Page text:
Thank you for being so poignant and honest about your struggles being a parent of a child with anxiety. When my oldest started having some "issues", we were told similar things…"she will grow out of it she is just shy, she is being manipulative, etc." I knew in my heart that wasn't the answer and fortunately she had a wonderful guidance counselor in kindergarten who gave us a workbook to use. It is called "What to do when you worry too much: A kids guide to dealing with anxiety" I would recommend it as it was very helpful in getting all of us to recognize her anxiety triggers and find ways to deal with them. There is no way to reason with them about why their fears are are not realistic. This book helped to slow down the amount of time we spent trying to convince (aka argue) with her. For our daughter it also helped to use bible verses that reminded her that God was in control and he cared about her worries. I would highlight the verses in her bible and she would take it to school every day ( despite the fact she couldn't actually read yet :-). Reassure Ella that she isn't the only little girl who feels that way. My daughter used to always say " my brain is different than everyone else's. Why did God make my brain different?" These girls' brains are different and God gave them the ability to be great thinkers and when they find a way to tap into the positive aspect of this they will be able to accomplish more than they dreamed. You are tremendous parents and just the mom and dad she needs to get her through this!

  10. Karen Harrington
    July 14, 2016 / 5:56 pm

    One of my sons has SPD and as he has gotten older it has gotten better. My other son had some anxiety around 6 years old and we used a book called: What to do when you worry too much: a kid's guide to overcoming anxiety by Dawn Huebner. I got it on Amazon and it was a life saver. We used it together and he was able to deal with his anxiety so much more easily… like Ella my son is intelligent and knew what was going on. The best of luck! It can be heart breaking as parents to see your kiddos go through such hurt and not be able to get answers when you know something is not right.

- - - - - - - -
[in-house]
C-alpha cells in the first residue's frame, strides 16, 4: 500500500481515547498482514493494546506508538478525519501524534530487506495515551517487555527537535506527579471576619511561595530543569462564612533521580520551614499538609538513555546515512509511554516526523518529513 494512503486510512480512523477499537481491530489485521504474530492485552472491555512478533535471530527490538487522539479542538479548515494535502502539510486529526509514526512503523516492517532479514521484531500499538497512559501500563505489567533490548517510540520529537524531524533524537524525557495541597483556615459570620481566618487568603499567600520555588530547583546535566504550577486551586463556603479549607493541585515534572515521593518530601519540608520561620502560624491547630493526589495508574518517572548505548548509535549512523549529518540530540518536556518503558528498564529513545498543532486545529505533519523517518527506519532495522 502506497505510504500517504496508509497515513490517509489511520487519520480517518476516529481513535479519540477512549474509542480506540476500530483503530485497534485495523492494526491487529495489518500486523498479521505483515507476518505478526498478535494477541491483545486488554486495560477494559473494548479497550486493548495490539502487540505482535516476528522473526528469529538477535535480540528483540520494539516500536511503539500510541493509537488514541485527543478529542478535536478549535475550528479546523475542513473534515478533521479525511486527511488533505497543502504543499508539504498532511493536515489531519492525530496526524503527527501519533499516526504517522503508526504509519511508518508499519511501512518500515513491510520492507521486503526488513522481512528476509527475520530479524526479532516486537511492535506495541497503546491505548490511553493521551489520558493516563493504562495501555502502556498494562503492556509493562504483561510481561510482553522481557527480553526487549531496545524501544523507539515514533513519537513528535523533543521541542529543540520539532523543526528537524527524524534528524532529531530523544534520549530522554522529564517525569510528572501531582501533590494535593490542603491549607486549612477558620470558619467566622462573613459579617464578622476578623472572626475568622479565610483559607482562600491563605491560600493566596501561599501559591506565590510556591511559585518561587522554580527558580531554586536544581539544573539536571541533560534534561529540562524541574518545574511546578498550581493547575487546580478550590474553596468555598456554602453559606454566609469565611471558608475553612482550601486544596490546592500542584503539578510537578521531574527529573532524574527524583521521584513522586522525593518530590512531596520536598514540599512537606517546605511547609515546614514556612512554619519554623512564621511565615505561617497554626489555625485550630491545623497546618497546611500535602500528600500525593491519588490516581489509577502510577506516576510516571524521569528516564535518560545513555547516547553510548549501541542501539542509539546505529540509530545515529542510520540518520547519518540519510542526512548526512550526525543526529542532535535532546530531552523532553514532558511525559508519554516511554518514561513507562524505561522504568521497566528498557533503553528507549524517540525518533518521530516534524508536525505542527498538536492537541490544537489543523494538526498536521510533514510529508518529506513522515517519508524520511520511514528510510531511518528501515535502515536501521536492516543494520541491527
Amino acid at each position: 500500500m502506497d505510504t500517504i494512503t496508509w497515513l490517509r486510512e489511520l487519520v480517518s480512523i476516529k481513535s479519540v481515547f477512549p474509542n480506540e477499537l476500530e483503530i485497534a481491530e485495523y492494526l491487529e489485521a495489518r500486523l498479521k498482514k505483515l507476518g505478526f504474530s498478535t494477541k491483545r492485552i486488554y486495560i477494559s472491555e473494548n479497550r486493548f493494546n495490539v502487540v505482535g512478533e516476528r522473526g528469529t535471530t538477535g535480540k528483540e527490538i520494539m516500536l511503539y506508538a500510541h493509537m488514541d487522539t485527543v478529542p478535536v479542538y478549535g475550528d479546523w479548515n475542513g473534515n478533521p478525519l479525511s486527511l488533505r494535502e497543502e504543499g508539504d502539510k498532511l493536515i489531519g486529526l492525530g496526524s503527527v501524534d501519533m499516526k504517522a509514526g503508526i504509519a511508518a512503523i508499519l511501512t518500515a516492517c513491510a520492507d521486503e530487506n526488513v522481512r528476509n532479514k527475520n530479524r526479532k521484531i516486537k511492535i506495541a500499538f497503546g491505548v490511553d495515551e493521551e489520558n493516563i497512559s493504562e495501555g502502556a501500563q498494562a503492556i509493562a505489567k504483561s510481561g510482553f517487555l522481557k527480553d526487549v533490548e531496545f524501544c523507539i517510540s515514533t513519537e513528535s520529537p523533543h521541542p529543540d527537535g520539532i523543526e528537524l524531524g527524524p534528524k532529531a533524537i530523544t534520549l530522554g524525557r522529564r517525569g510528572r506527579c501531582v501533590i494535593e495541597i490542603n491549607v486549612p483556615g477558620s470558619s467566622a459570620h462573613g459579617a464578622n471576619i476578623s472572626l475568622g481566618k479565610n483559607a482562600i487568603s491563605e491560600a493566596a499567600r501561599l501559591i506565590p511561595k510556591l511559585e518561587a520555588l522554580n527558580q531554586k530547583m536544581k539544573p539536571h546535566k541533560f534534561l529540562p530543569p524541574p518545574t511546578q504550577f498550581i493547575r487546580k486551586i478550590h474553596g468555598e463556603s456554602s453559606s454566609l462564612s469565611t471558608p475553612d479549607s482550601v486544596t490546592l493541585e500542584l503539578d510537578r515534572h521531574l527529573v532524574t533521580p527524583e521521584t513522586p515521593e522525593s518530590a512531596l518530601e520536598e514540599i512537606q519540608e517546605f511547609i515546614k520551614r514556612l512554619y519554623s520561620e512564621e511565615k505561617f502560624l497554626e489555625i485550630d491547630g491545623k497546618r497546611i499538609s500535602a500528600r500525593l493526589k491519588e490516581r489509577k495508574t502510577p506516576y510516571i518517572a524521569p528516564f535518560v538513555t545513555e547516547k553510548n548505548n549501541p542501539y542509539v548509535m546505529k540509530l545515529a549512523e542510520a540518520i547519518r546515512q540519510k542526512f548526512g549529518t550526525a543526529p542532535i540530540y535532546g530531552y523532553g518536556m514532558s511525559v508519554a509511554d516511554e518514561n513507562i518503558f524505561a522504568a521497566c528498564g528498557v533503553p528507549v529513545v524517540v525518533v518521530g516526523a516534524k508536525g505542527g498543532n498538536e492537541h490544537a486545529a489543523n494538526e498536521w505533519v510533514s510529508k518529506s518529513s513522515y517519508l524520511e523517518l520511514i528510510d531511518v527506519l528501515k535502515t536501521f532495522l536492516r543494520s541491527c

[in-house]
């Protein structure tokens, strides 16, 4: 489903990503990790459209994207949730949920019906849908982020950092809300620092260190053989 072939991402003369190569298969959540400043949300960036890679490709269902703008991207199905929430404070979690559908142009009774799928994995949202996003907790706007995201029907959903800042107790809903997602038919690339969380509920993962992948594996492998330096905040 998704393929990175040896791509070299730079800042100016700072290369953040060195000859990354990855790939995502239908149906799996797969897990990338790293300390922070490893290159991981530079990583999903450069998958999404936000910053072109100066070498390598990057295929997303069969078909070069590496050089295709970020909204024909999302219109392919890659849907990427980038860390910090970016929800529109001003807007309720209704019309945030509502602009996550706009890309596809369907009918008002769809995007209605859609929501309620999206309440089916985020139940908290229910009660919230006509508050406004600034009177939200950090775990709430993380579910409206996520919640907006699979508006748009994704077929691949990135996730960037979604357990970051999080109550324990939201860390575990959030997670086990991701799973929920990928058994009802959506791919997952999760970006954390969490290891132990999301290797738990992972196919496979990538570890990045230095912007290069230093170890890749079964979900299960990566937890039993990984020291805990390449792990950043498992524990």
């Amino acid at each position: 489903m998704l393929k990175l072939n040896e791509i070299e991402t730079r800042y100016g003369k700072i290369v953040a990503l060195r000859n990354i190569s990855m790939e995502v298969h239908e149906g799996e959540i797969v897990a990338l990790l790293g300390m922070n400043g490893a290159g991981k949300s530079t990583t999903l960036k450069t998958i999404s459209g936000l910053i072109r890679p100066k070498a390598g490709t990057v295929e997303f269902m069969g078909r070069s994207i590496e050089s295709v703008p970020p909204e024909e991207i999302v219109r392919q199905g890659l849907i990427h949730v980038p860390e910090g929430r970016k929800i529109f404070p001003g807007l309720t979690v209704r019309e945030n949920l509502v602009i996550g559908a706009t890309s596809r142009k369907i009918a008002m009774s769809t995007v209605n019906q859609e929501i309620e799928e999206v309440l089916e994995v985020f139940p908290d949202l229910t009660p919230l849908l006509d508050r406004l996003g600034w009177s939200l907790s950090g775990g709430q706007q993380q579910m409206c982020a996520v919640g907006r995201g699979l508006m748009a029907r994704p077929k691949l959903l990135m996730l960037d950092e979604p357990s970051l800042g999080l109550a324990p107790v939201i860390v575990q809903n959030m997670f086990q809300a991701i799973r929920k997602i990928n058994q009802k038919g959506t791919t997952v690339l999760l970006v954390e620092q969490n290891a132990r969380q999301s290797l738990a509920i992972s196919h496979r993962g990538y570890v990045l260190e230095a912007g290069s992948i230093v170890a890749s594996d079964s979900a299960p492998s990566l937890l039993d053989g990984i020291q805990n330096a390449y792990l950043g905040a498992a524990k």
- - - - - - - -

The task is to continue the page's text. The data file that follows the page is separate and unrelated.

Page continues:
11. Kristen Marie
    July 15, 2016 / 7:55 pm

    As a mommy with a son with Autism I totally get it. The anxiety, sensory, eating issues and obsessive behaviors, etc.. (Please don't think I am saying your child has ASD, I'm just saying mine experiences those issues as well as part of his ASD.)Sounds like you're on top of things and you're making strides towards helping her get her anxiety and sensory issues to a manageable level . And I agree as a parent, not knowing what to do can really be humbling and heart-wrenching.I would contact your child's school psychologist and have a discussion with them. They might be able to test her for things and she may be able to get some therapies through school. Also if you are getting nowhere with your regular pediatrician with her issues and your concerns about them, you need to seek out a DEVLEOPMENTAL PEDIATRICIAN, they will be able to steer you in the right direction to the right testing and therapies for your child and give you scripts for them so that they may be covered under insurance. Great idea on the art therapy! I would also look into music therapy as well if sound can be an issue. And definitely try finding another child therapist- one that she feels comfortable with.Also try looking into a holistic pediatrician- they can help with natural vitamins that help with her issues like anxiety and sleeping. I know melatonin is popular for kids who have trouble calming their busy little brains to sleep.Look up FB boards on SPD- other mommies in your situation are usually a wealth of knowledge.You're doing a great job momma! Best of luck to you and your beautiful daughter.